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Attributing weather extremes to 'climate change': a review

Research output: Contribution to journalArticlepeer-review

Original languageEnglish
Pages (from-to)499-511
Number of pages13
JournalPROGRESS IN PHYSICAL GEOGRAPHY
Volume38
Issue number4
DOIs
Published5 Jun 2014

King's Authors

Abstract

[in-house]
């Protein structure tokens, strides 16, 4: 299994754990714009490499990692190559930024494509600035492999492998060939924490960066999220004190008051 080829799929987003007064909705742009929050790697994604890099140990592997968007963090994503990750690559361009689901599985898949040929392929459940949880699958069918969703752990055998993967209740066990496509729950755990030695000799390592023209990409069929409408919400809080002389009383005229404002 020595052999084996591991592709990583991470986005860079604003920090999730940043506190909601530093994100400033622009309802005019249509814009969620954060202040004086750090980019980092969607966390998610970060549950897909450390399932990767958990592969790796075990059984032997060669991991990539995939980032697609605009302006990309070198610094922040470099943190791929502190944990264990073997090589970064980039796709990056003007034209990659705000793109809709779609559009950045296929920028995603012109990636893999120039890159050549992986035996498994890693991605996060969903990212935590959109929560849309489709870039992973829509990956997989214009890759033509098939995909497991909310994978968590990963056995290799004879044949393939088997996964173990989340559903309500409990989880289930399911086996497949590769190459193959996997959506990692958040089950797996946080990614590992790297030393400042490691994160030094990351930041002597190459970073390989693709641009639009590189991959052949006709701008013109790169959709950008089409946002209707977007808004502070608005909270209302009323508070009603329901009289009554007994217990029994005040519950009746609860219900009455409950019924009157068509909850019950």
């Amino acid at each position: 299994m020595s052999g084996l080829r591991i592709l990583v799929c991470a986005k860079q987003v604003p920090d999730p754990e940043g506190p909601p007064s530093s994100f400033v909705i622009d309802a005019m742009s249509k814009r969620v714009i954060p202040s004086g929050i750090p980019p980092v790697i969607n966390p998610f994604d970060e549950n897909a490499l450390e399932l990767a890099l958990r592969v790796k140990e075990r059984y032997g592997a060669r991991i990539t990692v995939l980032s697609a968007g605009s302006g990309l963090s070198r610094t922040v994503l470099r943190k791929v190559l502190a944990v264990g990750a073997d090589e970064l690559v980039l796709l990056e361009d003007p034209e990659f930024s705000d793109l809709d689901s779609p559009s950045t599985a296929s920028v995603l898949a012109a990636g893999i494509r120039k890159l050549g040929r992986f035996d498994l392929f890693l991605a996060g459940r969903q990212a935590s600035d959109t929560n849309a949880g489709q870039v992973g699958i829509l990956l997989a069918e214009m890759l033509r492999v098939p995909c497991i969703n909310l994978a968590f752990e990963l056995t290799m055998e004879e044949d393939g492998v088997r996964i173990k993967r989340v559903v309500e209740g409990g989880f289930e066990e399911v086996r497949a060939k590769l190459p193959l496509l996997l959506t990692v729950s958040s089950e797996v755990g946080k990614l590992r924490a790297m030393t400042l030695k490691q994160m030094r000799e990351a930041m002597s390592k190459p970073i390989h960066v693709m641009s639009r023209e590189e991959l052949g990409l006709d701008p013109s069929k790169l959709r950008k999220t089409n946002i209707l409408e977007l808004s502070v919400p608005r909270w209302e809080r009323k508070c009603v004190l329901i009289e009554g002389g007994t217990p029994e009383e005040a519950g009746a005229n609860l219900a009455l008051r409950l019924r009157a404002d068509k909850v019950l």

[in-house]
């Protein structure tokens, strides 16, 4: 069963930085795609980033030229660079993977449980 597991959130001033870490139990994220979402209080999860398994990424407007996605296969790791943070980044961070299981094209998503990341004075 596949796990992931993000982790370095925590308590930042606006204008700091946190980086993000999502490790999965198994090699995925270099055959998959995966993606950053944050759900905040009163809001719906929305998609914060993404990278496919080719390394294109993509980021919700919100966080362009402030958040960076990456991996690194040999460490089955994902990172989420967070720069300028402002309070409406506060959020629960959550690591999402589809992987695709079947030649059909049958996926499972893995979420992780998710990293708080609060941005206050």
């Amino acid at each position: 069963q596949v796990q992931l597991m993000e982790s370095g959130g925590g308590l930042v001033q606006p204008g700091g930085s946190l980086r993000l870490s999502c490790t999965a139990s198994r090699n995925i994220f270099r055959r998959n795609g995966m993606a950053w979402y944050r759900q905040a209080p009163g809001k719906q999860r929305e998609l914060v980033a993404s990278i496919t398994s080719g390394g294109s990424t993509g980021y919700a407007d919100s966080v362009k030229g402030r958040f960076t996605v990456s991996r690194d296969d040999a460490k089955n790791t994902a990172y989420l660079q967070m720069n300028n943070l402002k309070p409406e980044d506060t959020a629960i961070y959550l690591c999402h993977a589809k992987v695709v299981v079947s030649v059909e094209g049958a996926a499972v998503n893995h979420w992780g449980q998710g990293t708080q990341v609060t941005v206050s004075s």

Over the last 30 years, scientific research has increasingly implicated human activities in contemporary regional- to global-scale climatic change. Over the last decade, this research has extended to the detection of the fingerprint of human activities on individual extreme weather events. Is it possible to say that this or that weather extreme was ‘caused by’ human activities? Pursuing answers to this question raises many difficult philosophical, epistemological and political issues. In this progress report, I survey the nascent science of extreme weather event attribution by examining the field in four stages: motivations for extreme weather attribution, methods of attribution, some example case studies and the politics of weather event attribution. There remain outstanding political dangers and obstacles for extreme weather attribution if it is to be used, as some claim it can and should be, for guiding climate adaptation investments, for servicing the putative loss and damage agenda of the UN Framework Convention on Climate Change or for underpinning legal claims for liability for damages caused by extreme weather.

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